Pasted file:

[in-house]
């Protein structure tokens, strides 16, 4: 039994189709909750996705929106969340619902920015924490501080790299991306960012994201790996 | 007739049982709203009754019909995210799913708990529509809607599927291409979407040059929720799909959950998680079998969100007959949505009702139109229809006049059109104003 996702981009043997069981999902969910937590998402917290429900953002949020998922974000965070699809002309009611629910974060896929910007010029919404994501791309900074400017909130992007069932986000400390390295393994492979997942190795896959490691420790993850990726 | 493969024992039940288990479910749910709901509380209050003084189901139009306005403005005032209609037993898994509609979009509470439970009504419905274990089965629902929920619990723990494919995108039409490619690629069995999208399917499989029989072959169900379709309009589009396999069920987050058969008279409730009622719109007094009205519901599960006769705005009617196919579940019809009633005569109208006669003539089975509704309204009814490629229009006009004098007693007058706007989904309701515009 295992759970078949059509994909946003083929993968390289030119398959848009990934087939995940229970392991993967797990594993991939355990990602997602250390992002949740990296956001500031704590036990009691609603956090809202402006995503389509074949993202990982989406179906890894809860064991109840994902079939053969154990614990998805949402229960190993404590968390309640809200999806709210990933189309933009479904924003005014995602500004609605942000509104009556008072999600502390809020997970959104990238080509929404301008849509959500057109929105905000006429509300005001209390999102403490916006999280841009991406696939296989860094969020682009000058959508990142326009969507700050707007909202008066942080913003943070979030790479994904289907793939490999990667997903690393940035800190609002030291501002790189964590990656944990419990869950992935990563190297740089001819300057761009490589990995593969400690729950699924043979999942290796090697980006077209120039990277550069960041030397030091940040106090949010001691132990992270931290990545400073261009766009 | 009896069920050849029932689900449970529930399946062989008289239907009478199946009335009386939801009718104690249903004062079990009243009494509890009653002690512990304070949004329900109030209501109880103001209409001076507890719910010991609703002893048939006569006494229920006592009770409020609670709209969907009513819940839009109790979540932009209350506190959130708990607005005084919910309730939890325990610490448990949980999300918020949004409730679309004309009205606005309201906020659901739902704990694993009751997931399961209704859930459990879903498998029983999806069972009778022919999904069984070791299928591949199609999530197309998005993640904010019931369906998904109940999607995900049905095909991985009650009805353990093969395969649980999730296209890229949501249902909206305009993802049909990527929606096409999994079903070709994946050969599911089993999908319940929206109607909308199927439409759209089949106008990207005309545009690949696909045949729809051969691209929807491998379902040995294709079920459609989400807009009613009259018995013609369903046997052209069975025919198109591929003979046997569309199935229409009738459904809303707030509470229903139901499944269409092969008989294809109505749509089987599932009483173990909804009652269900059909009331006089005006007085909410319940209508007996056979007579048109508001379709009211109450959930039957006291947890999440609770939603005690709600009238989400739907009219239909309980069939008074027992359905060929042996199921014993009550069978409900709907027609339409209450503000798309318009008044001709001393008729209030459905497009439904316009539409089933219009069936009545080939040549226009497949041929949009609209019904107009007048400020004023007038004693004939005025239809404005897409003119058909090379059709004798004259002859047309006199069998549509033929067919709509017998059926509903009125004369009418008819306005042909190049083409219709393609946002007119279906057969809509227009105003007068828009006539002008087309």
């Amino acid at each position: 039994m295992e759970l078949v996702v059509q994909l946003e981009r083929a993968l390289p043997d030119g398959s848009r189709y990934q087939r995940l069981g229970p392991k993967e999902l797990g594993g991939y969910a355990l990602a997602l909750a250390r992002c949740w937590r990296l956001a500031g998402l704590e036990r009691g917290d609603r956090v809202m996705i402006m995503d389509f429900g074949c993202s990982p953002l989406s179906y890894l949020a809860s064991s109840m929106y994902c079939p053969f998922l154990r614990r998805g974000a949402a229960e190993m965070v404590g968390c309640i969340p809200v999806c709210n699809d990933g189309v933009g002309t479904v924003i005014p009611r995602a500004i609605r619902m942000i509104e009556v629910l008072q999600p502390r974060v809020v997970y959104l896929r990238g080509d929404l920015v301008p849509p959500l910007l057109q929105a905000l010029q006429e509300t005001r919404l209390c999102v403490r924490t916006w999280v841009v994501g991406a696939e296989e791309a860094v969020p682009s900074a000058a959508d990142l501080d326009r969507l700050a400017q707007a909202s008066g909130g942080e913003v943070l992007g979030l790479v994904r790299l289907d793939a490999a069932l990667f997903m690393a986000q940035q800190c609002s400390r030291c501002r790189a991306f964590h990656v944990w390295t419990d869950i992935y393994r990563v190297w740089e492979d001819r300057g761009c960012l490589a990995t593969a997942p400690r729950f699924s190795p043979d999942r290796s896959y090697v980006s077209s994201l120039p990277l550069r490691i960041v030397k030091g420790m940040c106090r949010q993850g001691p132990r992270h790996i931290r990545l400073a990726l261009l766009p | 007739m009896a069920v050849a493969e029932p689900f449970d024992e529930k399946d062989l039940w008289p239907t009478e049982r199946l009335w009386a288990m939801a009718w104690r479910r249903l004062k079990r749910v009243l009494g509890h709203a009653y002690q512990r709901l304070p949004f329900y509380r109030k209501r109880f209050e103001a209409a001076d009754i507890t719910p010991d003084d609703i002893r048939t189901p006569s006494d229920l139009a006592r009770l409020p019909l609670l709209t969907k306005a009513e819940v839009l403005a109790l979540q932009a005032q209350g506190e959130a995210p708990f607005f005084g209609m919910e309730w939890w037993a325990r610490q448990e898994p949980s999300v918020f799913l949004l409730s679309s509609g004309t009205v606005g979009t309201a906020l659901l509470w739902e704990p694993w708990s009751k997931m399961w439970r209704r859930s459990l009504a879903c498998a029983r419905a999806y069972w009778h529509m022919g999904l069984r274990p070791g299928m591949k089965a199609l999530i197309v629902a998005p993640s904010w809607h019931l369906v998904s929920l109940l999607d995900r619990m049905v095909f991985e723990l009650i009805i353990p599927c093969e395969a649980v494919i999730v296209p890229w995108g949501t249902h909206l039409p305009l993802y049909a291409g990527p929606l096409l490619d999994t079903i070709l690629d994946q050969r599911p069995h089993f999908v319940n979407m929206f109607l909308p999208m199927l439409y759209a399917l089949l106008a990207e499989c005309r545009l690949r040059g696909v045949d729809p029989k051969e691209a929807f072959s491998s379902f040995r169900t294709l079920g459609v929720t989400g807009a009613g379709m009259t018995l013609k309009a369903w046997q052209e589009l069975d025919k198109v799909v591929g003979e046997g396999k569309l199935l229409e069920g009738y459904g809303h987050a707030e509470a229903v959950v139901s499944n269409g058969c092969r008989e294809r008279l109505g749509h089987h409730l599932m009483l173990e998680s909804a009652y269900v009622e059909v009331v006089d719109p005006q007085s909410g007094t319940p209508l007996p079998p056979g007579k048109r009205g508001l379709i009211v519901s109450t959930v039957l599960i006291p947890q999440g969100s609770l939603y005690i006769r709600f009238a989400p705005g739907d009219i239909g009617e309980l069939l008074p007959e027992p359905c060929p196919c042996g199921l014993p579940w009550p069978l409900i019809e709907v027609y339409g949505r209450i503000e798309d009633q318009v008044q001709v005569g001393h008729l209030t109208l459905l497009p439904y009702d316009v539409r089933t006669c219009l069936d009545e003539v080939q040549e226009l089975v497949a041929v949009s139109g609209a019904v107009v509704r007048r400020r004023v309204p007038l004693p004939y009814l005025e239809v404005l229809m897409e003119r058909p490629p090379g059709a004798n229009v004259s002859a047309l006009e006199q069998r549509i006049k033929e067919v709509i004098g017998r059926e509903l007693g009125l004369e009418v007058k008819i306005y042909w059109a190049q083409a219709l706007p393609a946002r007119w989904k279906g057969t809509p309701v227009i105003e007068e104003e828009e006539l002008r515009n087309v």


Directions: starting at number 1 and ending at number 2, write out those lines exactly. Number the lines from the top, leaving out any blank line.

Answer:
[in-house]
């Protein structure tokens, strides 16, 4: 039994189709909750996705929106969340619902920015924490501080790299991306960012994201790996 | 007739049982709203009754019909995210799913708990529509809607599927291409979407040059929720799909959950998680079998969100007959949505009702139109229809006049059109104003 996702981009043997069981999902969910937590998402917290429900953002949020998922974000965070699809002309009611629910974060896929910007010029919404994501791309900074400017909130992007069932986000400390390295393994492979997942190795896959490691420790993850990726 | 493969024992039940288990479910749910709901509380209050003084189901139009306005403005005032209609037993898994509609979009509470439970009504419905274990089965629902929920619990723990494919995108039409490619690629069995999208399917499989029989072959169900379709309009589009396999069920987050058969008279409730009622719109007094009205519901599960006769705005009617196919579940019809009633005569109208006669003539089975509704309204009814490629229009006009004098007693007058706007989904309701515009 295992759970078949059509994909946003083929993968390289030119398959848009990934087939995940229970392991993967797990594993991939355990990602997602250390992002949740990296956001500031704590036990009691609603956090809202402006995503389509074949993202990982989406179906890894809860064991109840994902079939053969154990614990998805949402229960190993404590968390309640809200999806709210990933189309933009479904924003005014995602500004609605942000509104009556008072999600502390809020997970959104990238080509929404301008849509959500057109929105905000006429509300005001209390999102403490916006999280841009991406696939296989860094969020682009000058959508990142326009969507700050707007909202008066942080913003943070979030790479994904289907793939490999990667997903690393940035800190609002030291501002790189964590990656944990419990869950992935990563190297740089001819300057761009490589990995593969400690729950699924043979999942290796090697980006077209120039990277550069960041030397030091940040106090949010001691132990992270931290990545400073261009766009 | 009896069920050849029932689900449970529930399946062989008289239907009478199946009335009386939801009718104690249903004062079990009243009494509890009653002690512990304070949004329900109030209501109880103001209409001076507890719910010991609703002893048939006569006494229920006592009770409020609670709209969907009513819940839009109790979540932009209350506190959130708990607005005084919910309730939890325990610490448990949980999300918020949004409730679309004309009205606005309201906020659901739902704990694993009751997931399961209704859930459990879903498998029983999806069972009778022919999904069984070791299928591949199609999530197309998005993640904010019931369906998904109940999607995900049905095909991985009650009805353990093969395969649980999730296209890229949501249902909206305009993802049909990527929606096409999994079903070709994946050969599911089993999908319940929206109607909308199927439409759209089949106008990207005309545009690949696909045949729809051969691209929807491998379902040995294709079920459609989400807009009613009259018995013609369903046997052209069975025919198109591929003979046997569309199935229409009738459904809303707030509470229903139901499944269409092969008989294809109505749509089987599932009483173990909804009652269900059909009331006089005006007085909410319940209508007996056979007579048109508001379709009211109450959930039957006291947890999440609770939603005690709600009238989400739907009219239909309980069939008074027992359905060929042996199921014993009550069978409900709907027609339409209450503000798309318009008044001709001393008729209030459905497009439904316009539409089933219009069936009545080939040549226009497949041929949009609209019904107009007048400020004023007038004693004939005025239809404005897409003119058909090379059709004798004259002859047309006199069998549509033929067919709509017998059926509903009125004369009418008819306005042909190049083409219709393609946002007119279906057969809509227009105003007068828009006539002008087309």